Correctly forecast – and now retailed by the BBC - Hutton was to say in a written statement to MPs that "The clear advice to me from military operational commanders, unanimously endorsed by the Chiefs of Staff, is that Snatch remains essential to the success for our operations in both Iraq and Afghanistan.”
In the text of the statement, he declares that, "In the light of this authoritative assessment, I have decided that it would be inappropriate and unnecessary to conduct an inquiry." Justifying this decision, he adds: "These are matters on which I must rely on the considered judgement of military commanders who have experience of conditions in Iraq and Afghanistan and access to specialised military engineering expertise."
Hutton then said that the Snatch was to be rapidly replaced by, as The Daily Telegraph puts it, "the allegedly more robust Snatch Vixen" (pictured top) of which he claims, there is "no better vehicle in the world" to fulfil the light protected patrol vehicle requirement. The Snatch 2A - the current model - will be reduced in numbers "until it is used only in our camps".
A rationale for the continued use of the Snatch is offered in terms of the military tasks in Afghanistan being "largely ones of counter-insurgency". To achieve their aims, British forces "need to win the support and confidence of local people". This, we are told, "can only be done by face-to-face interaction, demonstrating to the local people that we are working in their interests".
Hutton thus argues that, "Our experience in Iraq and Afghanistan has proven that better armoured vehicles, which tend by definition to be larger and heavier, are viewed by the local population as aggressive and intimidating. Their size and weight means too that they can cause serious damage to roads, buildings, irrigation channels and drainage systems".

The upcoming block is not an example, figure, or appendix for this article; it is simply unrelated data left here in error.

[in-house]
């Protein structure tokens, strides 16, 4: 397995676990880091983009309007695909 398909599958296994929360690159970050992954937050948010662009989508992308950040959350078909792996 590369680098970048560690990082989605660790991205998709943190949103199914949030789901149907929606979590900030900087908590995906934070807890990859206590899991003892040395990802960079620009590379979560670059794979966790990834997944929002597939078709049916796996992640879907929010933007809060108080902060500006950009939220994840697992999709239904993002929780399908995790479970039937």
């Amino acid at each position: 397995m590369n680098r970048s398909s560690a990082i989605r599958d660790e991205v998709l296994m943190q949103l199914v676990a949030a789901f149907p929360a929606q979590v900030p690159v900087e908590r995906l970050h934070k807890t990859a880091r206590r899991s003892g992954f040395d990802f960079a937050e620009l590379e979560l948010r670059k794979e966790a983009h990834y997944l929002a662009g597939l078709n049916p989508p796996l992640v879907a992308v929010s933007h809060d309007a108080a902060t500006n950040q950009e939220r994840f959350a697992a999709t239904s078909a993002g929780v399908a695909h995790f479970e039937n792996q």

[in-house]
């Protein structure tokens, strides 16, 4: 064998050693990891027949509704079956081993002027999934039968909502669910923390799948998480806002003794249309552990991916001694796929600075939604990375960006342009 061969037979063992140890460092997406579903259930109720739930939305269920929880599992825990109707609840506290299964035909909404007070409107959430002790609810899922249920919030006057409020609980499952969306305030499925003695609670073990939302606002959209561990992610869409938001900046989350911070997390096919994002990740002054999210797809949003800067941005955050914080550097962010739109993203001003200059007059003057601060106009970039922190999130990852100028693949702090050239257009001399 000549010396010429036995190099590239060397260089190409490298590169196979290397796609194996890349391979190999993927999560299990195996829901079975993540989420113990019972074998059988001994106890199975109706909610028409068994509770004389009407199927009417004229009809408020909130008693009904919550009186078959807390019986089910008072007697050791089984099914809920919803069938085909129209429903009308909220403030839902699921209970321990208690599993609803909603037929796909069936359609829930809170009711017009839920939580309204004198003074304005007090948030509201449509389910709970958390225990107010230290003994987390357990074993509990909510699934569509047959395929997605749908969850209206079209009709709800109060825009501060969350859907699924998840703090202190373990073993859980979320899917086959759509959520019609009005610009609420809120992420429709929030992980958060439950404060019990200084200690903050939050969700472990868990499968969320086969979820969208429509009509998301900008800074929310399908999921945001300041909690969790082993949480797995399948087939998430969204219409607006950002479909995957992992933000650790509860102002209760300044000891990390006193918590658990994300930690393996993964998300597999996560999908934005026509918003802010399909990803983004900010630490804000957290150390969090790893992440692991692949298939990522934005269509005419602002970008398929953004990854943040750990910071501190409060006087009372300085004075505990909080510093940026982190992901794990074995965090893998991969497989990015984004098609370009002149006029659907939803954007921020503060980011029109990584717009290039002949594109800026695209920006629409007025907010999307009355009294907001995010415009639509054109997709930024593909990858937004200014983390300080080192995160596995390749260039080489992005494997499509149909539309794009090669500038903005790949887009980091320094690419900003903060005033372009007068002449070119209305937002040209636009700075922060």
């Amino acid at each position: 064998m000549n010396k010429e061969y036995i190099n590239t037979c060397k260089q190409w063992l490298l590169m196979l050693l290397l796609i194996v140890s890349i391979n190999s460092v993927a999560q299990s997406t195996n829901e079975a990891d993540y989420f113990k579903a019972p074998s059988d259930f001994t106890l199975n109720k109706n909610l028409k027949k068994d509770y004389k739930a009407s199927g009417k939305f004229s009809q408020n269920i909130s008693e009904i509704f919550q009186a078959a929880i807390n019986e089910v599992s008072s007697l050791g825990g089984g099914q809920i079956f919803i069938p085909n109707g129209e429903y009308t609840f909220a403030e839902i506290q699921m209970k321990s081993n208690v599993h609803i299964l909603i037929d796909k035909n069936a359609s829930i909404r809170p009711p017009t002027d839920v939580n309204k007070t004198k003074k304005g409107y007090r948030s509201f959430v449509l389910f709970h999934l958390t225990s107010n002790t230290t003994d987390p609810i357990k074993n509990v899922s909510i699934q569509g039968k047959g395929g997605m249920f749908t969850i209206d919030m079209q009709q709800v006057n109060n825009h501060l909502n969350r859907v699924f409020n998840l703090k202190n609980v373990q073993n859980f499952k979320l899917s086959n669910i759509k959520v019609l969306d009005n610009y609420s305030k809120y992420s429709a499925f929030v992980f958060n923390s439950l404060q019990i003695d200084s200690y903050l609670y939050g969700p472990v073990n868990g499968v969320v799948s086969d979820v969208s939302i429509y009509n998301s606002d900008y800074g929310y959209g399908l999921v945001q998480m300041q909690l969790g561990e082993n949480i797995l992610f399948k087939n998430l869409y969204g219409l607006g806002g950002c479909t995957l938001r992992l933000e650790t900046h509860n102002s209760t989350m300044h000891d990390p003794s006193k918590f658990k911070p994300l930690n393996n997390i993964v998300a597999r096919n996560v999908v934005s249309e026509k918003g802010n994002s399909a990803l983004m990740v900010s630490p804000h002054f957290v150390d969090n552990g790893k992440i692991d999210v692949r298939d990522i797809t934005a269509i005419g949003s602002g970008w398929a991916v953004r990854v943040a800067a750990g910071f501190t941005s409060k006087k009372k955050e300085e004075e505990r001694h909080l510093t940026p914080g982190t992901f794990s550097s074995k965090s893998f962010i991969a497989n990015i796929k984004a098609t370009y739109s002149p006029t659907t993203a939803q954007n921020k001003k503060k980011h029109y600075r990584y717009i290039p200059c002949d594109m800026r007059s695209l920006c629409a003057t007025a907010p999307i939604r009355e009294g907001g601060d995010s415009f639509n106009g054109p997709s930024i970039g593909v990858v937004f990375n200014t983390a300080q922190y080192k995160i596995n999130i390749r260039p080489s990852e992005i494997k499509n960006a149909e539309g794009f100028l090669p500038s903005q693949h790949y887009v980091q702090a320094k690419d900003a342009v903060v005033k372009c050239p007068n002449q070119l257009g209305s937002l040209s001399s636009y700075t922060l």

All these factors, we are told, "can inflame local opinion against UK troops – working in favour of our enemy and actually increasing the threat levels to our people". Thus:
It is for these reasons that military commanders require a range of vehicles, from which the can choose the best one suited to the required task – and in this context there remains a critical requirement for a Light Protected Patrol Vehicle (LPPV) such as the Snatch Land Rover. Small, mobile and agile, it is ideal for allowing engagement with the local population, often in areas which would be inaccessible to heavier vehicles.As a small but important point, the secretary of state concedes that "37 servicemen have died in these vehicles or as a result of injuries sustained in them". We had the figure as 38, but that includes Sgt Hickey, who was not actually in a Snatch at the time he was killed. We regard his death as "Snatch-related" but it would not come within the MoD definition. Removal of that puts our figure completely in agreement with the MoD's. We got that one right.
Turning to the substantive issues in the Hutton statement, there are four. Firstly, there is the "hearts and minds" issue, the need for a vehicle which allows "face-to-face" interaction. Secondly, there is the related issue of minimising the military "footprint", reducing damage to roads and infrastructure, and the need for a light agile vehicle to access areas which are closed to heavier vehicles.
Ostensibly, both these are persuasive arguments, but they are also disingenuous. In many of the episodes where we have recorded deaths and injuries, "hearts and minds" were not a factor.
We have seen Snatches being used for such diverse task as convoy escort, and for "fighting patrols" in wide open spaces, where there is no interaction intended, and no likelihood of a heavier vehicle causing either nuisance or damage. In effect, the Snatch has been misused as an armoured fighting vehicle – performing the role that would in past campaigns have been fulfilled by an armoured car. To that extent, the "hearts and minds" requirement is overstated.
But what we have also seen – and this is very much the case in Afghanistan – is that many of the attacks are mounted when units are transiting too, and most often from their area of operations. The most common of these assaults occurs when the unit is on its way back to base, and often when it is not very far from it.